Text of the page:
Mittens create a warm layer of air around your hands. If mittens are wet you’ll lose less heat than wearing gloves, although you’ll have to take mittens off more to do things you could do if you had gloves on though! I wear gloves with Goretex mittens over the top.

Don’t wear cotton! It holds on to moisture which increases heat loss through conduction. Invest in clothing that wicks, drawing moisture away from your body, and a coat that will expel moisture and keep wind off you, made from a material like Gortex, or look into Paramo jackets.

Stay dry, or get dry as soon as you can. If you are camping, get into dry pyjamas before you get into your nice dry sleeping bag. If you’re on an expedition of more than a couple of days, hang your bag up inside out so your night sweat disperses which you have breakfast and pack, this may not work in freezing or very humid conditions anyway but if the opportunity arises use it.

Even if you’re only going out of the day, you could take a stove. Tea bags don’t weigh anything. Cup soups will make a surprising difference to your mood as well as warm you up. In the photo above on day 2 of an extended Coledale Horseshoe I had a migraine, was freezing and had no water. I scooped up some fresh snow and heated it on the stove, honestly that was the best cup of tea I’ve ever drank.

If you really must have adventures make sure you are well prepared. Going to bed on Eel Crag that night the temperature outside at 8pm was -10c. I have an Alpkit Skyehigh 750 sleeping bag and my thermometer read 30c all night so I was toasty. The heat was produced by me, or rather my gut, digesting the food I’d eaten.

You’re safer in a group. A group will be more likely to make rational decisions when things go wrong, get out of dodge or call Mountain Rescue if the need arises.

Come on one of our Wild Camping Workshops and we’ll teach you all about staying warm camping through Winter nights.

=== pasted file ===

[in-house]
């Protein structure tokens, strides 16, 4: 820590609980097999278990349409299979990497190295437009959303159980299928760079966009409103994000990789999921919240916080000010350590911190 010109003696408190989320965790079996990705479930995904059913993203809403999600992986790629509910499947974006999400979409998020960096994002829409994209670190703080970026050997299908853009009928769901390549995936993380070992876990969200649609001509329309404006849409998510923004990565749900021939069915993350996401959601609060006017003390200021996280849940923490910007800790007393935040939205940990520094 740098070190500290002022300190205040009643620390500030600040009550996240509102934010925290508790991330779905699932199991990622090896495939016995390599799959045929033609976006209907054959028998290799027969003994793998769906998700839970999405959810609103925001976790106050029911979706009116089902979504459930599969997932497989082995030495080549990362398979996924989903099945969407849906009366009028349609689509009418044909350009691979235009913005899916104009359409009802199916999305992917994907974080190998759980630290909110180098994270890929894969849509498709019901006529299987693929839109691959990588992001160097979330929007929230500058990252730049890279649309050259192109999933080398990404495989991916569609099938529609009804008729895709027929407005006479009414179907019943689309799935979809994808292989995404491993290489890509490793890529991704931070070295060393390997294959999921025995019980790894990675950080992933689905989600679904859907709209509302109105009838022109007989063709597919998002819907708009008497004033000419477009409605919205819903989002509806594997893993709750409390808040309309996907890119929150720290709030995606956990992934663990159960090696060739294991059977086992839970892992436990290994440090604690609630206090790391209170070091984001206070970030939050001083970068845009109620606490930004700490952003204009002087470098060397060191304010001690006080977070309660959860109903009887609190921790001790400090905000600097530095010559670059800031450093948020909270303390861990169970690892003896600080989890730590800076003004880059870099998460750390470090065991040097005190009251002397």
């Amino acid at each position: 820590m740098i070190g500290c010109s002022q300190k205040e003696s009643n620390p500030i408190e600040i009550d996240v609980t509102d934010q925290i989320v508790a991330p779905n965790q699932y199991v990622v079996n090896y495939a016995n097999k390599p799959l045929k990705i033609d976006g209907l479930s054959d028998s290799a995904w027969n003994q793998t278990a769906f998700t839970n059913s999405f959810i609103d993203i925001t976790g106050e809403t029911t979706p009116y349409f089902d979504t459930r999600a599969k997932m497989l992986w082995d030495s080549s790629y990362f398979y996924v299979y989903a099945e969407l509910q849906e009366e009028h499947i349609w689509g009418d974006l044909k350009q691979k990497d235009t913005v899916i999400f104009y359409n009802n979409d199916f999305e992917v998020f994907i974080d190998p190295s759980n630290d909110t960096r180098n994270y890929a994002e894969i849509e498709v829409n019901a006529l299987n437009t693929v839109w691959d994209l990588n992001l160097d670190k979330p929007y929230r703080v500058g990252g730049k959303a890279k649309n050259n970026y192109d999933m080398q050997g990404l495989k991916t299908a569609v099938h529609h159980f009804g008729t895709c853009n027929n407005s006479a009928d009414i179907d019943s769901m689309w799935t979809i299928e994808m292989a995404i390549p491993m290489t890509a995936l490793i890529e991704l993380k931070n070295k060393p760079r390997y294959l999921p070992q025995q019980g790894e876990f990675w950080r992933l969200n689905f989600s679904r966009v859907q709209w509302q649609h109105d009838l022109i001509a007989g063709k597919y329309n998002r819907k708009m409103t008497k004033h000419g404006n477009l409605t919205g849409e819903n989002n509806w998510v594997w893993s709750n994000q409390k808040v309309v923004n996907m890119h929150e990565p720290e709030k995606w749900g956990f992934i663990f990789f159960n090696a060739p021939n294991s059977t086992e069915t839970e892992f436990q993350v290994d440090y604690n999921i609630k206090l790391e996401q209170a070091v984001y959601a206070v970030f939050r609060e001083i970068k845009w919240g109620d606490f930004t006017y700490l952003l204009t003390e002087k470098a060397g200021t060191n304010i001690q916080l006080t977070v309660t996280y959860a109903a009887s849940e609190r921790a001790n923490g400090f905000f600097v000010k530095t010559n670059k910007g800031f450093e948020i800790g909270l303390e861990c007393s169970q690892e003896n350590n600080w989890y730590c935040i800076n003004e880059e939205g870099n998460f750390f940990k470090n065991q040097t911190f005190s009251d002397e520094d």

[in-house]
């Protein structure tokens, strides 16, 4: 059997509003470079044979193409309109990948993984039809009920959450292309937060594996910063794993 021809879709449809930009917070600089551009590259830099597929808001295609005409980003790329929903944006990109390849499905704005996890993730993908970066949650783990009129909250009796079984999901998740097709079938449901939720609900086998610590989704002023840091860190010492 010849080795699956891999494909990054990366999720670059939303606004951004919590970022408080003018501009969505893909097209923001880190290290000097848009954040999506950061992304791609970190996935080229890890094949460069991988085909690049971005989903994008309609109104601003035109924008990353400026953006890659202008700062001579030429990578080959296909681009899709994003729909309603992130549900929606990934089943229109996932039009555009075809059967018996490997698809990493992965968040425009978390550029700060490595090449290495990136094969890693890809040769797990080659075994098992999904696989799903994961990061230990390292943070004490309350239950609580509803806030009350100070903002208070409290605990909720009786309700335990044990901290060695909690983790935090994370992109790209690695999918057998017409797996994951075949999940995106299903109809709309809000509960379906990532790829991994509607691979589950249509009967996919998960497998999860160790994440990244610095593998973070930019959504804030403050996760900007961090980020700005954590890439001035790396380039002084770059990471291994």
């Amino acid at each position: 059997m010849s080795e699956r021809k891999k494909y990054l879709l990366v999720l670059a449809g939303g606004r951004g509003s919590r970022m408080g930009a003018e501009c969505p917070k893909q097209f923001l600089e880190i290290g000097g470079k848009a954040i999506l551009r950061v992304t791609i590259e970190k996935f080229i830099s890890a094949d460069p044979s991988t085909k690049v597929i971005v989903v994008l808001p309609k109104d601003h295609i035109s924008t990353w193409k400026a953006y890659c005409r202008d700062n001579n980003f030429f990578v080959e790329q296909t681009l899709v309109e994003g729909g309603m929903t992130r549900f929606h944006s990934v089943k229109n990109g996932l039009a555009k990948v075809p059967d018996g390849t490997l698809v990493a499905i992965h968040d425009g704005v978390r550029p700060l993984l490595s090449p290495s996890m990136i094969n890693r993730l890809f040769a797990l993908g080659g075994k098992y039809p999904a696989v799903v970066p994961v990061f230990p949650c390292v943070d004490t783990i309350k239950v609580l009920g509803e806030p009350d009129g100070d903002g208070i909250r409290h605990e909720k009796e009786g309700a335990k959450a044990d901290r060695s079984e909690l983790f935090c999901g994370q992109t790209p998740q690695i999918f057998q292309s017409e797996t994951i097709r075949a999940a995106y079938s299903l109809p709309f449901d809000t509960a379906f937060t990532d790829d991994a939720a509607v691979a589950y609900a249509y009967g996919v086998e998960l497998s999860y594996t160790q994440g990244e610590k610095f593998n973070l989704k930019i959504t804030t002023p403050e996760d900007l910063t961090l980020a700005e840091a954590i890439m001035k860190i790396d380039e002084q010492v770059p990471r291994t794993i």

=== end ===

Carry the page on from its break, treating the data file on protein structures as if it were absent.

How to get warm if you have hypothermia.

If you are intolerably cold you should really get out of the elements. If you’re walking with me I will be carrying a group shelter. Getting out of the wind will make a world of difference. The above photo shows a woman who was complaining that she was freezing 15 minutes previous, now sheltered, having had lunch, moral was higher than any other point on the hike.

Although food with quick releasing sugars won’t warm you for long, you really need a quick boost of energy. Carrying more than enough high energy snack bars may save your life. I carry half a dozen bars in case someone I’m with needs something, maybe you’ll even stumble across a casualty along the trail.

To further reduce heat loss, sit or lie down, off the cold ground using heather, branches or bracken to make an elevated seat. Use a sleeping mattress if you’re out camping. Get out of wet clothes into something dry. Wrap up in a sleeping bag. Cover your head.

When you do get down and you’re passing an inn with a log fire, don’t just pass it by, get in there to dry out, order coffee and chocolate cake for good measure.

Wild camping at a frozen Innominate Tarn on Haystacks.Wild camping at a frozen Innominate Tarn on Haystacks.
Wild camping at a frozen Innominate Tarn on Haystacks.

Your vehicle

If your vehicle breaks down or you are involved in an accident you may have to spend some time in it before help comes. You should have extra dry clothes, water and food to hand. A stove and a tin of tomato soup would be welcomed by a cold child.

EmergencySMS

Send the word ‘Register‘ by text to 999 to register your phone.

In emergency, call 999 and ask for the Police, then Mountain Rescue. If you can’t get a signal, text ‘Police, the incident details and your location (ideally your grid reference)’ to 999 BUT you must have registered with the text service beforehand. Wear bright colours so Mountain Rescue can see you and stay where you are. If you must move, let Mountain Rescue know where you are going.

Notes in conclusion

Of course, hypothermia is simply your body losing more heat than it is producing. To prevent this, you must produce more heat. We produce heat by eating. Some foods are better than others in helping you produce heat within, but that is a whole new blog!

Don’t let this information put you off having fun and enjoying a walk in the Autumn or Winter, just get to know what you need to, be prepared. If you need a day with me learning general hiking skills drop me a line or book here –

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Have a happy and warm Winter.